How Is Workers’ Compensation Different in Illinois?
When you are injured at work, your rights are governed by state law. Each state has its own law governing the rights and responsibilities of the parties. And while some things are similar across all states, there are many things that are different. Sometimes, you have the option to file your case in more than one state. Therefore, it is important to pick the state which has a law that is most advantageous to you.
Not All Benefits Are Equal
Illinois has consistently ranked high in terms of benefits awarded to injured workers when compared with states across the nation. This means that Illinois law generally pays more benefits to injured workers than in other states. If you have a case that could be filed in more than one state, you should meet with an attorney in each state to see what benefits you may be entitled to in each state. Whichever is more generous to the injured worker is oftentimes the one you should file in.
For example, if you are hired in Illinois as a truck driver and you are injured while traveling in Wisconsin, you could file the case in Wisconsin or Illinois. In this scenario, filing in Illinois would be more advantageous to you as the potential permanent partial disability benefits awarded would likely be higher in Illinois. Workers' compensation insurance companies pay higher permanent partial disability awards to injured workers in Illinois than in Wisconsin. In Wisconsin, awards are based primarily on what the treating doctor states about your impairment rating.
Workers’ Compensation Factors in Illinois
However, in Illinois, an arbitrator must take into account the following:
Your impairment rating
Occupation of the injured employee
Age of the employee at the time of the injury
Employee’s future earning capacity
Evidence of disability corroborated by the treating medical records
No single enumerated factor shall be the sole determinant of disability. So if a doctor says that operated carpal tunnel syndrome only caused 4% impairment to your hand, in some states you may only be awarded compensation for 4% loss. In Illinois, the Commission could find that you have suffered up to 15% loss of the hand which results in more monetary compensation to the injured worker.
Some states limit the amount of time an insurance company has to pay temporary total disability (TTD) benefits for lost income to an injured worker. Some states will limit the time period to a year or even less. In Illinois, however, TTD benefits are owed by the workers’ compensation insurance company for the entire amount of time the employee is totally incapacitated from working or is on a restriction that his or her employer cannot accommodate until they reach maximum medical improvement. This means that if an injured worker is unable to work and is still seeking ongoing medical treatment for 2, 3 or even 5 years, they are entitled to ongoing TTD benefits in Illinois. This is a huge advantage to injured workers as it ensures that they have a source of income while they work hard to get better medically.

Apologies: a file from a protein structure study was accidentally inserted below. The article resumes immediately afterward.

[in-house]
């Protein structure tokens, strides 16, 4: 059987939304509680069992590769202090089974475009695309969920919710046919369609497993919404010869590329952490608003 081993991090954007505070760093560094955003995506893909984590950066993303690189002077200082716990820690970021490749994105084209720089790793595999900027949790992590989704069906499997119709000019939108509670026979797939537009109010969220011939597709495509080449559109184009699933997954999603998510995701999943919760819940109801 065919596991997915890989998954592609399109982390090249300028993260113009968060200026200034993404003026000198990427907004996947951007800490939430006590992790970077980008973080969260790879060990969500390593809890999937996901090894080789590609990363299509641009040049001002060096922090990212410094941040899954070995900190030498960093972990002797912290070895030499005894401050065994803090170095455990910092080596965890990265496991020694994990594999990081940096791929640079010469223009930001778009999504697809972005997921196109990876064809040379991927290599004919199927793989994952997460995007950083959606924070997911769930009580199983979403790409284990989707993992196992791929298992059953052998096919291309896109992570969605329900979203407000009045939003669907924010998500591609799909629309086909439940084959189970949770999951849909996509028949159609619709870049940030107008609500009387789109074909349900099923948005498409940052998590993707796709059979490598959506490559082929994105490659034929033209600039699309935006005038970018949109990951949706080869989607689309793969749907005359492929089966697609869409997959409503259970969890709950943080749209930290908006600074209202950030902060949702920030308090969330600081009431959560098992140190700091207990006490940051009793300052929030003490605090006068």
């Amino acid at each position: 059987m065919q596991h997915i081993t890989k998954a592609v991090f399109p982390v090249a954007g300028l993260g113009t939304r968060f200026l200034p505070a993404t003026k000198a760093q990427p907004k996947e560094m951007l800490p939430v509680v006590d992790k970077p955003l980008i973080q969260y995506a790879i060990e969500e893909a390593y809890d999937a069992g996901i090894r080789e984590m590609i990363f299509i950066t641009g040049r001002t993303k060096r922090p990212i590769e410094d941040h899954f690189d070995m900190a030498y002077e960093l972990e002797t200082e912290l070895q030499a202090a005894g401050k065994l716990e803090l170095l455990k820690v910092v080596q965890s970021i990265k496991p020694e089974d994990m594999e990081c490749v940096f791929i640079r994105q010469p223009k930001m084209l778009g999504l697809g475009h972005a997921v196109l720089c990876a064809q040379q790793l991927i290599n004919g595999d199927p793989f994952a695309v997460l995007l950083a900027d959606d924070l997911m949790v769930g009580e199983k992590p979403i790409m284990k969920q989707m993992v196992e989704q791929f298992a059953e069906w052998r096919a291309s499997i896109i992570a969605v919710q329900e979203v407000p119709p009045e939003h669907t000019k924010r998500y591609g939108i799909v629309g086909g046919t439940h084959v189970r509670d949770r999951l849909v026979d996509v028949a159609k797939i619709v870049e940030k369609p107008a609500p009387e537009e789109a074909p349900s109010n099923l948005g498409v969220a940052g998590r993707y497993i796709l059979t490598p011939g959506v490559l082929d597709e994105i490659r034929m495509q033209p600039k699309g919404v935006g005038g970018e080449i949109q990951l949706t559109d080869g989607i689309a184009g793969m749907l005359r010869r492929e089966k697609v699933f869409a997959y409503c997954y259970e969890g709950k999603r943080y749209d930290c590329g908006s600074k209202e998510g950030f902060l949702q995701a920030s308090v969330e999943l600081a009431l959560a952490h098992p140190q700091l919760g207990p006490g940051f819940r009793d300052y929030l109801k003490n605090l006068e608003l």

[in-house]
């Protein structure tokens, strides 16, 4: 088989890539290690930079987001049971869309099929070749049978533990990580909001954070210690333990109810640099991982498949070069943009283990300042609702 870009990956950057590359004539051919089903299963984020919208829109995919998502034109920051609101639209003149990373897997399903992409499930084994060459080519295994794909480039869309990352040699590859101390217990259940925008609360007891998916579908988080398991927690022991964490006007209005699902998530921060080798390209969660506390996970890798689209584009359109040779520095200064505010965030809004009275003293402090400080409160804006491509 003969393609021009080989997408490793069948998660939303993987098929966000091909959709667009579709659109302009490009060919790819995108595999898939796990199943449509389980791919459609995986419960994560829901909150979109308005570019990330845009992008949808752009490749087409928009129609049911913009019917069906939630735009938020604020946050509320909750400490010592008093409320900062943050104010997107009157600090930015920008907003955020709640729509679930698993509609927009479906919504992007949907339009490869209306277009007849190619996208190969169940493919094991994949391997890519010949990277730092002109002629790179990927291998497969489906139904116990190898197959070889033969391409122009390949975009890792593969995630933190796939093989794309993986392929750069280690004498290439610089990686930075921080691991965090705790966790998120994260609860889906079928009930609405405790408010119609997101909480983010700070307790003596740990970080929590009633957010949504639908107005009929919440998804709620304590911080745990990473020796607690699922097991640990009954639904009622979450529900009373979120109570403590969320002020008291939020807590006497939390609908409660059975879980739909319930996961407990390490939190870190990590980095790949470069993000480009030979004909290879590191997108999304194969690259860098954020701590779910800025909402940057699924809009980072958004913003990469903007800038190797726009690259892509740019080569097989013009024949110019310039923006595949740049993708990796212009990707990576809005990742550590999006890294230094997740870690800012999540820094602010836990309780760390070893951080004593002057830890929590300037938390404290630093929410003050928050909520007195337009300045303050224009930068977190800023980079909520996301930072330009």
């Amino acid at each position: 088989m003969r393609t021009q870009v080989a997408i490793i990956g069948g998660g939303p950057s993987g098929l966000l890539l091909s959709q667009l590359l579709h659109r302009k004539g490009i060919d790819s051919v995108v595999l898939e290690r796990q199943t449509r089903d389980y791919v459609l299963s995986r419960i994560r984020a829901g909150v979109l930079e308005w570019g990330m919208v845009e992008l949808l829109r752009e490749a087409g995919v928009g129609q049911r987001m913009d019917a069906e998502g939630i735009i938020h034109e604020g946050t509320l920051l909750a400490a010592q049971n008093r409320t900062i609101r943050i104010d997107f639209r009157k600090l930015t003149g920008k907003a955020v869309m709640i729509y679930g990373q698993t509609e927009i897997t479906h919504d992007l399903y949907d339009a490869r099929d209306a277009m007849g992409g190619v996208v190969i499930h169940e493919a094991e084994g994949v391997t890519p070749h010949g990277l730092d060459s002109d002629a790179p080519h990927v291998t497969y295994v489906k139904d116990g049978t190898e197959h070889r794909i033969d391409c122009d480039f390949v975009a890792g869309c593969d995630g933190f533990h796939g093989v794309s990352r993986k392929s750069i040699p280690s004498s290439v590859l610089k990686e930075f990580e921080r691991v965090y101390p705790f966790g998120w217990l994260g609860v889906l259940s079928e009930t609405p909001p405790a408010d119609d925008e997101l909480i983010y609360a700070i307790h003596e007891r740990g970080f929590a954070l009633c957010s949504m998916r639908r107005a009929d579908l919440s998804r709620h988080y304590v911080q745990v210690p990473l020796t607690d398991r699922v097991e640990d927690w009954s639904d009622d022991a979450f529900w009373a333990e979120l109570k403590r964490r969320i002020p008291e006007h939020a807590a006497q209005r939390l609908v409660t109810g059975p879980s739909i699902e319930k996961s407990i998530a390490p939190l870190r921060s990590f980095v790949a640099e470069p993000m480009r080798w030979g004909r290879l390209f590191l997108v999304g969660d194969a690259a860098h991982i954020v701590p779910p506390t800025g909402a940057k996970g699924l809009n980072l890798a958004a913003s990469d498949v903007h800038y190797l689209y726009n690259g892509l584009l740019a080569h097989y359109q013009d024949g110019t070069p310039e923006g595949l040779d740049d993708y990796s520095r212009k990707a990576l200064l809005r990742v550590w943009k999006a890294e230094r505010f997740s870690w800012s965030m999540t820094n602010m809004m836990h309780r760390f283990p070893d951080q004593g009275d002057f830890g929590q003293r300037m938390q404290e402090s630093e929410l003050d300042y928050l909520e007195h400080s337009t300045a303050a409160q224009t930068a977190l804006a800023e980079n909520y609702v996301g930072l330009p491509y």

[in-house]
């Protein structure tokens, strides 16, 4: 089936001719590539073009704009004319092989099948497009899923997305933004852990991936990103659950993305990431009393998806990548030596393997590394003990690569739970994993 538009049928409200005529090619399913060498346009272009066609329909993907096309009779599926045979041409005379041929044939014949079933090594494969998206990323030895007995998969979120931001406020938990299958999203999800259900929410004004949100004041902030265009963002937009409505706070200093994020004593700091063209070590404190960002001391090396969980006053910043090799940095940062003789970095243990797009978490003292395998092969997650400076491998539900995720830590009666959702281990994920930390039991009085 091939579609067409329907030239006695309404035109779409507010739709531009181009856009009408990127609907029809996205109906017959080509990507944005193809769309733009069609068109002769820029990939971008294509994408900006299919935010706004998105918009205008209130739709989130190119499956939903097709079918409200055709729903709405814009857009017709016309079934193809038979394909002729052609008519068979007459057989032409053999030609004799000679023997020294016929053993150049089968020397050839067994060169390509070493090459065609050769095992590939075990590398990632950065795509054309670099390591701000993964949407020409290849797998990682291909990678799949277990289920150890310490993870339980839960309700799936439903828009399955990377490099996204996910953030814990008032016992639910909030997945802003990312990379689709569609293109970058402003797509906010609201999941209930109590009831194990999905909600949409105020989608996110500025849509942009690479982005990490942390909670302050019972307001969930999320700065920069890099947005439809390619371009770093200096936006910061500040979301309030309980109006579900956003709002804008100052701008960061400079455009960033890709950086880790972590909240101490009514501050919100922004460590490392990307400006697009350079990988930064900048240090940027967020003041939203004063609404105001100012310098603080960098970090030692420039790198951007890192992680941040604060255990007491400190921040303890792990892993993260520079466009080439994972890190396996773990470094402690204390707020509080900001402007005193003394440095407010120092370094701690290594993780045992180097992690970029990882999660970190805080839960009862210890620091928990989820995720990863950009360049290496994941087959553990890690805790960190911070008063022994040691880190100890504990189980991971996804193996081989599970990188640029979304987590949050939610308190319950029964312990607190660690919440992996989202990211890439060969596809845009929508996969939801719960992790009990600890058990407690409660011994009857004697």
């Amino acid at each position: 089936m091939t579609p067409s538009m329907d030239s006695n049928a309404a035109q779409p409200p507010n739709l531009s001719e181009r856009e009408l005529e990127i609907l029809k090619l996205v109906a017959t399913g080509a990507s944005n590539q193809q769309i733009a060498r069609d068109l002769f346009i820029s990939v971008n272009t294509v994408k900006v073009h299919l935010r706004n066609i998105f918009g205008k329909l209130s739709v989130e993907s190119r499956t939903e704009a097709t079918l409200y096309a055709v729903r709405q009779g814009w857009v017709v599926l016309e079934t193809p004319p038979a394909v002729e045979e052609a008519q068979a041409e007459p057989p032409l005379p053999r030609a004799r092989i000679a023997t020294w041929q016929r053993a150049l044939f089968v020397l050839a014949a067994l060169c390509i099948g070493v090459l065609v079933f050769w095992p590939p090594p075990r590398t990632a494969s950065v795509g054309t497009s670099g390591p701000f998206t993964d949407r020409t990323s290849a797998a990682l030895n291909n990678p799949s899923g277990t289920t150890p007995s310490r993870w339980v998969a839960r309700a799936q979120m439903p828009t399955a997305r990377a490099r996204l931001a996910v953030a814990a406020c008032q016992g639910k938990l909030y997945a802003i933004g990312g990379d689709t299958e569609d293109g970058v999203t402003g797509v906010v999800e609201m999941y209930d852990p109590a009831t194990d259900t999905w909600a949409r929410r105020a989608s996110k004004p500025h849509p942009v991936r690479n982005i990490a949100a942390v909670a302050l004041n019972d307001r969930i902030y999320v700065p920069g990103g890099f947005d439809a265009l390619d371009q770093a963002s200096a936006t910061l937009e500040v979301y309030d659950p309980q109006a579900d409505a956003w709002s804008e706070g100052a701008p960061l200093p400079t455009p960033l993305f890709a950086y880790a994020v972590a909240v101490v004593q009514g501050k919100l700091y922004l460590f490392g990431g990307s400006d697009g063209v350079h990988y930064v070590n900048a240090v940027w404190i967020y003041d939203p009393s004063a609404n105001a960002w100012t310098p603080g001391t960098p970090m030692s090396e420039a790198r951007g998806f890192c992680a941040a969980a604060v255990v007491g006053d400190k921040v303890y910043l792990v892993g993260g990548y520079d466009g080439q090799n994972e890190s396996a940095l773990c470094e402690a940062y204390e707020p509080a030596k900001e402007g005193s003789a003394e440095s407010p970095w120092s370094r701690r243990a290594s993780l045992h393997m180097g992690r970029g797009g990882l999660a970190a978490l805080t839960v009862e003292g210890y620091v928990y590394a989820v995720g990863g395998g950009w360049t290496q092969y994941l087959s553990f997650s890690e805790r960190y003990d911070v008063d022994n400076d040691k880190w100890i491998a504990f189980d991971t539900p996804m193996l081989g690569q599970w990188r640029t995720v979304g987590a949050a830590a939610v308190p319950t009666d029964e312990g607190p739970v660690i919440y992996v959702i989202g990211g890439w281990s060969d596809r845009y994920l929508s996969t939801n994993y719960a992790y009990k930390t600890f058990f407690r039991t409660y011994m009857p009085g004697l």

Another difference is where and how the injured worker is able to seek treatment. Some states limit what doctors and for how long an injured worker can seek medical treatment to cure a work-related injury. Some states will require workers to be treated only by doctors or providers that are approved by the employer or insurance company. This puts control of treatment in the hands of providers that sometimes workers do not trust or have their best interests in mind.
In contrast, Illinois gives workers the right to choose who they wish to seek treatment with and when. While there are some limitations, such as only being able to choose 2 separate providers or else having to ensure there is a clear chain of referrals in writing, Illinois law protects the injured workers’ rights to choose who they have treat them and what type of treatment they receive.
Remember: Filing a workers’ compensation claim will not affect your future employment opportunities.
Let Us Fight for You!
There are many other differences in compensation allowed to people injured at work in Illinois as opposed to other states. Therefore, if possible, it is usually better to file in Illinois. Jurisdiction can be proper in Illinois in multiple ways but they are not always easy to determine. So it is important to meet with an experienced workers’ compensation attorney who has represented thousands of injured workers and knows the law well. Black & Jones Attorneys at Law has been representing injured workers in the Rockford and northern Illinois area for decades. If you have been injured at work and think you may be able to pursue the case in Illinois, contact us today for a free consultation.